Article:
Spurious prospective effects between work experiences and self-esteem: A reanalysis of a meta-analysis of longitudinal studiesKimmo Sorjonen, Marika Melin, Bo Melin
- Social Psychology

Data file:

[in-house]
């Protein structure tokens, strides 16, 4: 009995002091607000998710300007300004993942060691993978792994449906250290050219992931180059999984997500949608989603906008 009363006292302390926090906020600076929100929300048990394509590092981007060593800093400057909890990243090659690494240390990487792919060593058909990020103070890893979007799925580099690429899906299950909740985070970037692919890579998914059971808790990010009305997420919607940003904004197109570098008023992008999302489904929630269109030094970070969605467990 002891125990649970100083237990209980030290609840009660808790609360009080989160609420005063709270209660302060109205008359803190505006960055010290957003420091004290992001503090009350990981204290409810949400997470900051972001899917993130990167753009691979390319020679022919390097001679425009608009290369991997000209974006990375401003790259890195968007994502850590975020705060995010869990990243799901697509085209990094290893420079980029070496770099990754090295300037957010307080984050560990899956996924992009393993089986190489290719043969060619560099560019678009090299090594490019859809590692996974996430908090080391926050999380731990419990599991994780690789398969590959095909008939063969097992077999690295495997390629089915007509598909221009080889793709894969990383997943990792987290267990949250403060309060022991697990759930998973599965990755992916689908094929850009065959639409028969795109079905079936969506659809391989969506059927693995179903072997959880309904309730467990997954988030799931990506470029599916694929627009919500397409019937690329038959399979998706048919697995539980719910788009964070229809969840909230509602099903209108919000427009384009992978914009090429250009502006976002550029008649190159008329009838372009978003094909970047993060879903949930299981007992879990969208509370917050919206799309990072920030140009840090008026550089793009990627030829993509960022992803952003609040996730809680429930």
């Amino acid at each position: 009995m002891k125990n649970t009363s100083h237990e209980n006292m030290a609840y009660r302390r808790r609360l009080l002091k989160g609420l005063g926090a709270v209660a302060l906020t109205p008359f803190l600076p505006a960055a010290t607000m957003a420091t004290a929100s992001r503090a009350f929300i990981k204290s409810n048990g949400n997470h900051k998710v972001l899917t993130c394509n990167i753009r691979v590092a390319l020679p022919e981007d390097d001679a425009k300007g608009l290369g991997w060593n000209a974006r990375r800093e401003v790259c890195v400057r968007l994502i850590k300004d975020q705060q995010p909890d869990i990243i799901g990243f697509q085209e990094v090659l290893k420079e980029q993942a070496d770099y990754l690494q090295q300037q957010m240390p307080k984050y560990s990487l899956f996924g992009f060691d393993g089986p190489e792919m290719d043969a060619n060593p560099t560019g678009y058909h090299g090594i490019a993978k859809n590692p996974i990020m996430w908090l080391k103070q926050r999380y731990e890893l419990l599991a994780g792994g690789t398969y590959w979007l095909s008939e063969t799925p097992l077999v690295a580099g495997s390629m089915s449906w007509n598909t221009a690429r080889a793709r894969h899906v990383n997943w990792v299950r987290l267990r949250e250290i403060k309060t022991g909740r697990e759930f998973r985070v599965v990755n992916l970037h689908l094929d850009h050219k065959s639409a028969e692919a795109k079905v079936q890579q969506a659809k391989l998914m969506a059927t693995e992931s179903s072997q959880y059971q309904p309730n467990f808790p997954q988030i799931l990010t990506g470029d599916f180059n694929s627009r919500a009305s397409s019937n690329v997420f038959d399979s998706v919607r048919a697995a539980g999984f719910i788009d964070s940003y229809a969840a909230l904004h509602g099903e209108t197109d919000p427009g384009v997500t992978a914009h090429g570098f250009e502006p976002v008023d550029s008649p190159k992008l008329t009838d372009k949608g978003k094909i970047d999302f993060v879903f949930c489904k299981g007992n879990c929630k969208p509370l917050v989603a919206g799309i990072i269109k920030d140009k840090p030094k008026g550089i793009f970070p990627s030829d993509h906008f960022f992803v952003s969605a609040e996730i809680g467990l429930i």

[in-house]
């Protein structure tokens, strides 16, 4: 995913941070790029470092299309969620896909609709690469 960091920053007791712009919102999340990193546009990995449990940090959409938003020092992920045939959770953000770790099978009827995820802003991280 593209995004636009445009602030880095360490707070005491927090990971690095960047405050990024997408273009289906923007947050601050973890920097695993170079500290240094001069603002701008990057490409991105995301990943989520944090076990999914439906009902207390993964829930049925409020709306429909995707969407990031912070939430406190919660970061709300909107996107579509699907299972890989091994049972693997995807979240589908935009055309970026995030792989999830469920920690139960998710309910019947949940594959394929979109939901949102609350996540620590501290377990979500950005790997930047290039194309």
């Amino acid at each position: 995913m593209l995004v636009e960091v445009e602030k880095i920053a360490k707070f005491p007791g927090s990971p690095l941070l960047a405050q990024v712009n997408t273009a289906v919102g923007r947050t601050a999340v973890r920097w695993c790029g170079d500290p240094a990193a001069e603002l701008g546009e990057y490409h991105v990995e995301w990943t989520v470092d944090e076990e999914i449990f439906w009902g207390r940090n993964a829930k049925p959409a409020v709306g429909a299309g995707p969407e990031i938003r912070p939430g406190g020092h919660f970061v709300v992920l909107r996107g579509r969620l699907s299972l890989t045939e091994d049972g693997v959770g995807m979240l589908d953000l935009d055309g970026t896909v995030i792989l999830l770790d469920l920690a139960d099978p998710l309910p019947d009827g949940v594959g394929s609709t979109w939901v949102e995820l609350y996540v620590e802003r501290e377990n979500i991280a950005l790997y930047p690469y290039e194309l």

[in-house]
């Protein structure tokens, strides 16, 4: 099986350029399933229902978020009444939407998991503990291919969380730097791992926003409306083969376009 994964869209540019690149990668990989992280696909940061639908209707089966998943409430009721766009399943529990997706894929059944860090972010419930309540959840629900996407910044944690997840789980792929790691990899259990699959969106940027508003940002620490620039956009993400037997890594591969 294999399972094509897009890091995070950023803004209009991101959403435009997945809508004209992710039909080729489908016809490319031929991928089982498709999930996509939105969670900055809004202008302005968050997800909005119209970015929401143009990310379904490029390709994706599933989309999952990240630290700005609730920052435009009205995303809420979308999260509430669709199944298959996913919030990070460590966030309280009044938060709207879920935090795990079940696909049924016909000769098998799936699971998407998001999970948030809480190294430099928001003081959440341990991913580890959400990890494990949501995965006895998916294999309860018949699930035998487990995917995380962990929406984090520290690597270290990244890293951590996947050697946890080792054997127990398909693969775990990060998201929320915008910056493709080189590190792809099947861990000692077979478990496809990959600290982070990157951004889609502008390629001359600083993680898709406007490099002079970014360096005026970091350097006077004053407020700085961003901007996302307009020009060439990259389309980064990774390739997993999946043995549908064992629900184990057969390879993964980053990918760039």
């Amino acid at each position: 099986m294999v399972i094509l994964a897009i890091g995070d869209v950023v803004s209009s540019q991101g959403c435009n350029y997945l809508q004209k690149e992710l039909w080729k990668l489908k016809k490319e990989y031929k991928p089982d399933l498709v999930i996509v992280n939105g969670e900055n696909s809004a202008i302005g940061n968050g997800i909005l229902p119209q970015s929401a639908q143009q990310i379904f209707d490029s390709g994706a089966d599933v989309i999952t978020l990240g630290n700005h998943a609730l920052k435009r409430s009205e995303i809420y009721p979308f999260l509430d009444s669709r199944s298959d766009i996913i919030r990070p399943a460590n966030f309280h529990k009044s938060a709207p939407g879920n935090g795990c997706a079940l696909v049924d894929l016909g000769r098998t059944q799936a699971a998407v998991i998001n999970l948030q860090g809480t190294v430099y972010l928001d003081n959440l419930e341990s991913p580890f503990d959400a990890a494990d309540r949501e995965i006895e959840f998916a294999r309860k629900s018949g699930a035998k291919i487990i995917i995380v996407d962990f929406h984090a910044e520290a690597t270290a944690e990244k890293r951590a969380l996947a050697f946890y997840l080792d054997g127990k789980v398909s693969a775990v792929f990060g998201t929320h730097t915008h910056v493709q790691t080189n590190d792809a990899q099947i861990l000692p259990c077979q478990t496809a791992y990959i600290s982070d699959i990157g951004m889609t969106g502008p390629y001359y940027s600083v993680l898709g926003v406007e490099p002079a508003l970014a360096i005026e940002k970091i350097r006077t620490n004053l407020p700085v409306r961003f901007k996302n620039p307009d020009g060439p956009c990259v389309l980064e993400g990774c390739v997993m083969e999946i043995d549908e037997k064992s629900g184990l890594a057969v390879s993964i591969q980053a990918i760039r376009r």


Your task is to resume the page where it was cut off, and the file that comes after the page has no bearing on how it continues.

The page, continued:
A recent meta-analysis found reciprocal prospective effects between self-esteem and some aspects of work experience, for example, job satisfaction, and the authors concluded that their findings were consistent with a causal model, where self-esteem affects, and is affected by, work experiences. However, the prospective effects were estimated while adjusting for a prior measure of the outcome variable, and it is known that such adjusted cross-lagged effects may be spurious due to a correlation between the predictor and residuals in the initial measurement of the outcome and regression to the mean. The present reanalyses of the same meta-analytic data found all prospective effects between self-esteem and work experiences to be spurious. It is important for researchers to be aware of the limitations of adjusted cross-lagged effects in order not to overinterpret findings.